How Do You Understand Psalm 138:2b "you have exalted above all things your name and your word."

God has exalted his word ABOVE his name (KJV)
23% (3 votes)
God has exalted his word according to his name (NASB)
8% (1 vote)
God's name and word are exalted above all else (NIV,ESV,Holman)
62% (8 votes)
You were true to your word and made yourself more famous (CEV)
0% (0 votes)
It is so ambiguous we cannot know for sure
8% (1 vote)
Other
0% (0 votes)
Total votes: 13
2004 reads

There are 4 Comments

Ed Vasicek's picture

We in the fundamental and conservative evangelical camp are often accused of Bibliolotry (Bibli-idolatry) worshiping the Bible, not God.

Psalm 138:2b in the ESV reads:

Quote:
for you have exalted above all things your name and your word.

Psalm 56:4 reads:

Quote:
In God, whose word I praise,

These are pretty potent statements. But how do you think Psalm 138:2b should be understood? And what comments do you have on this subject? In light of Psalm 119 and Psalm 1, is it not true that one primary way we worship God is by absorbing his word with a view toward obeying it? What think ye?

"The Midrash Detective"

ChrisC's picture

interestingly, the tniv is similar to the kjv: "…for you have so exalted your solemn decree / that it surpasses your fame."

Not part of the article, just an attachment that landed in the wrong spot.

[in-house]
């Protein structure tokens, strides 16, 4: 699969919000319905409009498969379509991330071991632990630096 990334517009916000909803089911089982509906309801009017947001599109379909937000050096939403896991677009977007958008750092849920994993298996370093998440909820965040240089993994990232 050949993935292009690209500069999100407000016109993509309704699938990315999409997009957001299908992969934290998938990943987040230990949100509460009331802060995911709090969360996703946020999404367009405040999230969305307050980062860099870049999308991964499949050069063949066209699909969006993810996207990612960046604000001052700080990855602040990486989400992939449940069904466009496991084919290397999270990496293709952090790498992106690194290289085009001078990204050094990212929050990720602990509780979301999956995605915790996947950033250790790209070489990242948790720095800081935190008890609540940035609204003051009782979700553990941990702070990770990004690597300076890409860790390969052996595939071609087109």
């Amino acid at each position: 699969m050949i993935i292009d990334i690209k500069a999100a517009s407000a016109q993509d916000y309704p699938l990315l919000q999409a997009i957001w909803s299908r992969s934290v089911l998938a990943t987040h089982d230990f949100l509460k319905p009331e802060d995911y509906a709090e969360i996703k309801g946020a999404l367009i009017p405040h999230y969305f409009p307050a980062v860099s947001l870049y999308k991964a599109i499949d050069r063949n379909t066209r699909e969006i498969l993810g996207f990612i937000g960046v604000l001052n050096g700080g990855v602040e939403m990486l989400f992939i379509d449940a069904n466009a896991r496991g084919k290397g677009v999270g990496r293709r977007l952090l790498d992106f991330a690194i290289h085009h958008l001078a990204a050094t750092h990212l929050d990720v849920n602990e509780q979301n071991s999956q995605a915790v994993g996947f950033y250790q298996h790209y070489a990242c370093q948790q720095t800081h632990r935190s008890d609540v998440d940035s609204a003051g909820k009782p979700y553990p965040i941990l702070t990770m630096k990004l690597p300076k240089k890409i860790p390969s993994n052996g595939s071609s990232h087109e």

Ed Vasicek's picture

ChrisC wrote:
interestingly, the tniv is similar to the kjv: "…for you have so exalted your solemn decree / that it surpasses your fame."

Interesting, but not as clear as "name." What do you suppose this means?

"The Midrash Detective"

Ed Vasicek's picture

Interestingly, Leupold simply translates it in a meaningless way and doesn't even comment on the matter. The word "Word" does not even appear in his translation.

Quote:
...And I will give thanks to Thy name for Thy loving-kindness and for Thy faithfulness...

Derek Kidner, considered the best commentator on Psalms by many of us, says it can't mean what it seems to mean because that would imply Bibliotaltry. So he rules out the apparently natural rendering a priori, and suggests that the RSV people were right, there must have been a copyist's error.

Keil and Delitzsch translate it:

That Thou hast magnified Thy promise above all Thy Name."

Curious and curiouser.

Do we have a "scandal" on our hands here?

"The Midrash Detective"